High Speed Ski Crash at over 200kph


In this video depicting a high speed ski crash, the professional skier appeared to have lost control and then took a big fall. With that said, I’m sure the skier is fine because his outfit provided much protection. Not to mention, he can be seen talking to reporters at the end of the video.

Most distracted viewers probably didn’t even notice that his ski broke in half after it was detached. The detached ski shows the strong impact of the skier’s fall. It seems like both the skier and the ski took a beating.

I thought this video was really scary. Fortunately, the professional wasn’t hurt badly, but the fall could have been a lot worse, even deadly. It was so great to see him standing tall at the end. He is definitely an inspiration to the skiing community.

I think that the video was authentic. The only lesson that could be learned is that practice makes perfect.

Ski Fail on Halfpipe


The skier appears to have a good level of comfort skiing. However, he did not seem to be bothered or very surprised when he lost the skis? I can’t help wondering rather or not this was an intentional stunt or maybe this has happened previously to the person in the video. Maybe next time he will consider double checking their DIN settings, so that the skis stay on. I was happy that he had a safe fall, it looked as if it could have really hurt! I think most people can see the humor in failed attempts as long as they don’t result in injuries and end with everyone laughing!

He just Keeps Going!


This video was pretty intense from the start. The slope looks steep! When you see the skier start falling, you can only imagine how this is going to turn out. As he slides down the mountain, you expect that he will slow or stop soon. However, he just keeps going! The first person perspective of this video is fantastic, it gives such a great view of a situation. You can’t help watching and wondering what is going through the skiers mind. When he finally stops, you can hear what sounds like sincere relief in his voice. Thankful he was wearing a helmet and eventually stopped safely!

Help, I’ve Fallen and I Can’t Get Up

Hey y’all out there. The rest of the ski season has been canceled…three guesses why…so I’m back blogging about the badges of injury that we carry with us. I thought I’d start out by watching and doing commentary on wipeout videos. Here’s my first attempt:

The video starts off in the middle of the event, because of this you do not get a good understanding of how the woman falls to begin with. While watching the man behind her attempt to help pick her up, you think she is about to be back up on her feet in no time! However, to my surprise not only was she still on the ground, he went down with her. At the point in which they are both laying on the lift struggling to get up, I did find the humor in this situation. Falling in skis is an obstacle of its own, but falling in skis on a moving belt is a totally different challenge. Luckily the guy realized fast that his best option to get back on his feet was to abandon the skis!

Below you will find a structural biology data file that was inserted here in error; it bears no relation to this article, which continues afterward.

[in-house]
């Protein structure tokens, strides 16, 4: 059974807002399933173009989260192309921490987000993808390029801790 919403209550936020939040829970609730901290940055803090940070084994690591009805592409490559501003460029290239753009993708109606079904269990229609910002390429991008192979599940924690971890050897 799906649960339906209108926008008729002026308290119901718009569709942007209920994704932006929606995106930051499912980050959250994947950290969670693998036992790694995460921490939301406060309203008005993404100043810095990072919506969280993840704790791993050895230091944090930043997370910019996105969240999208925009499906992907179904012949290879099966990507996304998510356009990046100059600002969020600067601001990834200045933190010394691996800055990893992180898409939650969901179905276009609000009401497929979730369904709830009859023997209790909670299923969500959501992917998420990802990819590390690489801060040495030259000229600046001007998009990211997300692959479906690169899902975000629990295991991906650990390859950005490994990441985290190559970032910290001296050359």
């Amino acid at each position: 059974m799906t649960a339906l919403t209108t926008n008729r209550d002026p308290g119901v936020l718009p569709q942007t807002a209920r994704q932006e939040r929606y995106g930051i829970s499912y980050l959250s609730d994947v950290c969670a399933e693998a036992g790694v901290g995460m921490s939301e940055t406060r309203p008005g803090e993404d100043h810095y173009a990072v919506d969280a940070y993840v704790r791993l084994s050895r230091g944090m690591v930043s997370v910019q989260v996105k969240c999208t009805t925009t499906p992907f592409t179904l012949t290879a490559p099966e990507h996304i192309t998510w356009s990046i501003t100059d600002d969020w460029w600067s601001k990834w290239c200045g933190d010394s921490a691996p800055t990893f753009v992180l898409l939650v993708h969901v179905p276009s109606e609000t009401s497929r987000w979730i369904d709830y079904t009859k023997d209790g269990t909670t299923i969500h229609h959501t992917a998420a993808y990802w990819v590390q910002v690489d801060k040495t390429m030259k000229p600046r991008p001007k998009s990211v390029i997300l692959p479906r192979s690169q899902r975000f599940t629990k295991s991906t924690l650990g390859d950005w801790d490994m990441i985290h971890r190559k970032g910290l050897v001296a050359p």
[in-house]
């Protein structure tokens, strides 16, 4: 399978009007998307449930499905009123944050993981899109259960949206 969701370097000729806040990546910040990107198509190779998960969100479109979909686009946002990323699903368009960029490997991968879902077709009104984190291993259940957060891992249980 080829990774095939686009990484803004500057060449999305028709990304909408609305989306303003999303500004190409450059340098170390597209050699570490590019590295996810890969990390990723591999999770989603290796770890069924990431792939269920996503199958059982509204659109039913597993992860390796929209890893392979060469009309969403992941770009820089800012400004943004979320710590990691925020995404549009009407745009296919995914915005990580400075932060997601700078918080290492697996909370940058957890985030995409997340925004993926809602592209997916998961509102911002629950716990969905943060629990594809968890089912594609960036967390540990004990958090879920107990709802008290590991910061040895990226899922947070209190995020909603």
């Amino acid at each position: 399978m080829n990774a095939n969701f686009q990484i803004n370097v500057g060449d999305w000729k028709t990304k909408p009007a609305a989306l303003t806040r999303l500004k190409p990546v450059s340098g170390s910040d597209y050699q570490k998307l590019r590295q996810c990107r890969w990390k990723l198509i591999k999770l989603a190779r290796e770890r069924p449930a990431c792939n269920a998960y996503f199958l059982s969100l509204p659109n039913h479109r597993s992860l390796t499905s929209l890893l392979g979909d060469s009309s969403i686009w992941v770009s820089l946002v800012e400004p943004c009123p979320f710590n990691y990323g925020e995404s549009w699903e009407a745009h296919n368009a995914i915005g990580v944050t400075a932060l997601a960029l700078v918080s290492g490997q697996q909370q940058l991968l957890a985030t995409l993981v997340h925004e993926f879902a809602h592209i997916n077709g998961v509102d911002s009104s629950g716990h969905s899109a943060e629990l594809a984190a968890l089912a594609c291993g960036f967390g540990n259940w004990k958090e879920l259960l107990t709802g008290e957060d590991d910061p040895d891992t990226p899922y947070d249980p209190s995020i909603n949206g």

Tips Up

I know that most of the submissions on this site are for accidents that happen on the mountain, but mine takes place slightly before.  Chairlifts are one of the fastest, most efficient means of getting up the mountain. More versatile than J-lifts and able to travel farther distances, they’ve become the gold standard for traversing steeps and reaching the peak. Unfortunately, chairlifts can be dangerous. Limited security and the lack of restraints can cause inexperienced skiers to fall, sometimes sustaining serious injuries in the process. Luckily, this is not the foundation for my chairlift “Blue Room” story. Mine is a lot dumber. 

I used to ski with a pretty big group of friends. The eight of us would take up two full quad chairs, and we’d often board one after the other. Order was always random, but I tended to like getting in the first chair; getting to the peak before the second half of the group, even if just by thirty seconds, always provided a few moments of peace before the eight of us started heading down. I’d push myself to the front of the group and try to snag one of the side seats—I hated sitting in the middle. 

Unfortunately, a large group of college-aged men is kind of a recipe for disaster. We were reckless on the mountain, shooting over trail lips without surveying the terrain, bombing past beginners, and racing each other through trees and glades. This roughhousing also applied to our lifts up. While we never endangered each other on the chairlifts, there was always some light pushing and shoving when it was time to board.  

So, here’s what happened. Four of us were about to sit in the first lift, and the other four were skating up behind to catch the second. Those of us in front had our torsos turned around to talk/lightly jab at the four behind. I had my side seat and was trying to elbow the friend directly behind me—in jest, of course. This stupidity ended up putting me in a pretty tough situation.  

I hadn’t been paying close attention to the chair swinging around to pick us up. Still preoccupied with teasing my friend, I was caught by surprise—the chairlift hit while I was still standing. Rather than knocking me onto the seat, I fell forward, faceplanting onto the packed powder. Before the operator could stop the chairlift, It was directly over my body. It had clicked off my skis, so my legs were safe, but it plowed right over me. Once the operator stopped the lift, I was able to stand up (unscathed) and survey the damage. My skis and body were fine, but the lift had caught my planted pole, bending it at a 90-degree angle. I stupidly held the bent piece of metal up to my friends, who promptly burst into laughter. I’m lucky the damage wasn’t more severe (quad chairs are heavy and strong), but damn, they will never let me live that down.